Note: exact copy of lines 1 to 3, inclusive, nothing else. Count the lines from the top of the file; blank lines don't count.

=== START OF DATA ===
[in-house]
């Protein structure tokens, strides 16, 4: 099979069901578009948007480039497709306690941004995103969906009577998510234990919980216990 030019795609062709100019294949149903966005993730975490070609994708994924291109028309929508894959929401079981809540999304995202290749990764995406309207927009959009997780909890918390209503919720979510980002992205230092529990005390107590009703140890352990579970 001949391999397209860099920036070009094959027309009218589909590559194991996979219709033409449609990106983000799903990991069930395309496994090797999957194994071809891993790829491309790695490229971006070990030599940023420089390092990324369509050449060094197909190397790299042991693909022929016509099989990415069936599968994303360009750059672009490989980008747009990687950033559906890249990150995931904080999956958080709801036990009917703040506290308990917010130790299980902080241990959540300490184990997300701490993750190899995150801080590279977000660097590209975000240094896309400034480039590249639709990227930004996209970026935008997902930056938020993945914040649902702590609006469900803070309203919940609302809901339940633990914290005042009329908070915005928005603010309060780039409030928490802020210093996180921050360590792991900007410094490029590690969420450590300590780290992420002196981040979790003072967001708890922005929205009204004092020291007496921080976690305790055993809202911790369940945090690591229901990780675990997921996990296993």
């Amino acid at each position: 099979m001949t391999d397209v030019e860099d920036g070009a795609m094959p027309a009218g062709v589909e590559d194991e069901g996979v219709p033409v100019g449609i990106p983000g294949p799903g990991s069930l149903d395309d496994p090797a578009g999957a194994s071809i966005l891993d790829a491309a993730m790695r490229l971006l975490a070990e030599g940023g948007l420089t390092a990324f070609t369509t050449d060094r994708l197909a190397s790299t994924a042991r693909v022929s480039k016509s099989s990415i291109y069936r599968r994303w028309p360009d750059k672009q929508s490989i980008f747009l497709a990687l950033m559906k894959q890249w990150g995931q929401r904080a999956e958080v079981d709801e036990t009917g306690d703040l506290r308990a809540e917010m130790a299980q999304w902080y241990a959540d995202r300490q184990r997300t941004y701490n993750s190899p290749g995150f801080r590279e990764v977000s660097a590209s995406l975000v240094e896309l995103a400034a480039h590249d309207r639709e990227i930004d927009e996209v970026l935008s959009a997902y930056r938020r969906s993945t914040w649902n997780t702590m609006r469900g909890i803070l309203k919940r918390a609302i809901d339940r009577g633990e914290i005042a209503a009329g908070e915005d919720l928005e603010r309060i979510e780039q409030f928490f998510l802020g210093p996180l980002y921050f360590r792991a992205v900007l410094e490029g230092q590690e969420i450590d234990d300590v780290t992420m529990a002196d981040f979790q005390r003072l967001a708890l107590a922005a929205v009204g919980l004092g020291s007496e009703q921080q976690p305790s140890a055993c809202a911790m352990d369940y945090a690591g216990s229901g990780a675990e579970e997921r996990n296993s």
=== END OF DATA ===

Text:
[in-house]
């Protein structure tokens, strides 16, 4: 099979069901578009948007480039497709306690941004995103969906009577998510234990919980216990 030019795609062709100019294949149903966005993730975490070609994708994924291109028309929508894959929401079981809540999304995202290749990764995406309207927009959009997780909890918390209503919720979510980002992205230092529990005390107590009703140890352990579970 001949391999397209860099920036070009094959027309009218589909590559194991996979219709033409449609990106983000799903990991069930395309496994090797999957194994071809891993790829491309790695490229971006070990030599940023420089390092990324369509050449060094197909190397790299042991693909022929016509099989990415069936599968994303360009750059672009490989980008747009990687950033559906890249990150995931904080999956958080709801036990009917703040506290308990917010130790299980902080241990959540300490184990997300701490993750190899995150801080590279977000660097590209975000240094896309400034480039590249639709990227930004996209970026935008997902930056938020993945914040649902702590609006469900803070309203919940609302809901339940633990914290005042009329908070915005928005603010309060780039409030928490802020210093996180921050360590792991900007410094490029590690969420450590300590780290992420002196981040979790003072967001708890922005929205009204004092020291007496921080976690305790055993809202911790369940945090690591229901990780675990997921996990296993």
């Amino acid at each position: 099979m001949t391999d397209v030019e860099d920036g070009a795609m094959p027309a009218g062709v589909e590559d194991e069901g996979v219709p033409v100019g449609i990106p983000g294949p799903g990991s069930l149903d395309d496994p090797a578009g999957a194994s071809i966005l891993d790829a491309a993730m790695r490229l971006l975490a070990e030599g940023g948007l420089t390092a990324f070609t369509t050449d060094r994708l197909a190397s790299t994924a042991r693909v022929s480039k016509s099989s990415i291109y069936r599968r994303w028309p360009d750059k672009q929508s490989i980008f747009l497709a990687l950033m559906k894959q890249w990150g995931q929401r904080a999956e958080v079981d709801e036990t009917g306690d703040l506290r308990a809540e917010m130790a299980q999304w902080y241990a959540d995202r300490q184990r997300t941004y701490n993750s190899p290749g995150f801080r590279e990764v977000s660097a590209s995406l975000v240094e896309l995103a400034a480039h590249d309207r639709e990227i930004d927009e996209v970026l935008s959009a997902y930056r938020r969906s993945t914040w649902n997780t702590m609006r469900g909890i803070l309203k919940r918390a609302i809901d339940r009577g633990e914290i005042a209503a009329g908070e915005d919720l928005e603010r309060i979510e780039q409030f928490f998510l802020g210093p996180l980002y921050f360590r792991a992205v900007l410094e490029g230092q590690e969420i450590d234990d300590v780290t992420m529990a002196d981040f979790q005390r003072l967001a708890l107590a922005a929205v009204g919980l004092g020291s007496e009703q921080q976690p305790s140890a055993c809202a911790m352990d369940y945090a690591g216990s229901g990780a675990e579970e997921r996990n296993s």